Are Treasury Bonds Tax Free?

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When calculating the net yield of a bond, it is important to take taxes into consideration. In the United States, investors can choose from a variety of government bonds (e.g., municipal, state, federal), each of which has unique tax exemptions. For example, profits from a U.S. treasury bond are exempt from state and local taxes. These same securities are, however, still subject to federal taxes.

Treasury Bills, Notes and Bonds

The U.S. Federal Reserve issues debt securities with a range of term lengths. Treasury bills mature within 26 weeks. Treasury notes mature anywhere between two and 10 years. Treasury bonds mature at some term between 10 and 30 years.

Tax Periods

Treasury bonds are taxed every year by the federal government. Any interest accrued within a given tax year is treated as income for the bond holder. For example, if an investor's portfolio of treasury bonds accrued $5,000 in interest during the 2008 tax year and $2,000 during the 2009 tax year, he would file $5,000 in additional income on his 2008 tax return and $2,000 on his 2009 tax return.

Municipal and State Tax Exemptions

Interest earned on treasury bonds is exempt from annual municipal and state taxes. The rest of an investor's income, however, is still subject to these taxes. For example, if a person had a $100,000 salary and his treasury bonds earned $5,000 that same year, he would file that his gross annual income was $105,000. Subsequently, he would have to pay full federal taxes on his entire $105,000 income while only paying municipal and state taxes on $100,000 of his income.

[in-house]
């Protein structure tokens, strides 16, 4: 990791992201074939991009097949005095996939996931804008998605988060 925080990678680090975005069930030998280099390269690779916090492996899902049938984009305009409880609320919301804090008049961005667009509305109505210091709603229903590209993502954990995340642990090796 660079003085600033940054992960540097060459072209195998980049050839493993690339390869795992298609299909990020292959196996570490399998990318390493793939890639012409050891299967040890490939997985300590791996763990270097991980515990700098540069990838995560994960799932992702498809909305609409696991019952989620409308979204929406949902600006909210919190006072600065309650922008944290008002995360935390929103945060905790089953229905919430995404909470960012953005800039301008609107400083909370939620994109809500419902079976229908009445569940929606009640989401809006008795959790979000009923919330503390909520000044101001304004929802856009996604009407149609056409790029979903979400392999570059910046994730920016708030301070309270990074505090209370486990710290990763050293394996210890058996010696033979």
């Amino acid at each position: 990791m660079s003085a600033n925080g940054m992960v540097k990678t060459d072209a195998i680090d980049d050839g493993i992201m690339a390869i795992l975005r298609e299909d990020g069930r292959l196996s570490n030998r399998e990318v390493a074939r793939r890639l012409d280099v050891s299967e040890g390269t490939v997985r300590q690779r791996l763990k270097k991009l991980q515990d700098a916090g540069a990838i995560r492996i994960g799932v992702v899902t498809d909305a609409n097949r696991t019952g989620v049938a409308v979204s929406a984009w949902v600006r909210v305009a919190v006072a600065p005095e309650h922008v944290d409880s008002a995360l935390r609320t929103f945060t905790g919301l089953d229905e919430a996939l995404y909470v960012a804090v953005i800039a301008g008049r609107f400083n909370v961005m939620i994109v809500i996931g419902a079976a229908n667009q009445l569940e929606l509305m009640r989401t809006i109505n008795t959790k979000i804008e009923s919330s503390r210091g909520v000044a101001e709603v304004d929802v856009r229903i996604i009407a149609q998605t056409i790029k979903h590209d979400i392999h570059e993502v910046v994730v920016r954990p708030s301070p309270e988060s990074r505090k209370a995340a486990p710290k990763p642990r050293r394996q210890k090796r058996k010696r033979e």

Graduated Tax

In the United States, the majority of individuals are taxed according to a progressive system wherein annual income is divided into a series of income tax brackets. The higher one's income, the more brackets it fills. For example, once the maximum amount of eligible income is allocated to the first bracket, any remaining eligible income is allocated to the second bracket. If this remainder exceeds the second bracket maximum, that remainder is allocated to the third bracket and so on until all taxable income is properly distributed.

Each bracket is taxed at a specific, increasing rate: the first bracket has the lowest rate, the second bracket has the second-lowest rate, and so on.

The maximum amount of eligible income that can be allocated to each bracket is determined by one's filing status (single, married filing jointly, and so on).

Are The Tax Exemptions Even Worth It?

In order to reap the greatest benefit from treasury bonds, an individual needs to be in one of the top income brackets. For example, if Citizen B makes $23,000 per year in wages and $1,000 in treasury bond interest, the tax exemptions will only shield him from a single-digit tax on $1,000. In terms of net income, a better idea would be to invest in a more aggressive vehicle. Even though he will have to pay more in taxes, the after-tax net will probably be well above $1,000.

Conversely, if Citizen C makes $750,000 in salary and owns a hoard of treasury bills that accrued $150,000, the state and municipal tax exemptions could save him thousands.

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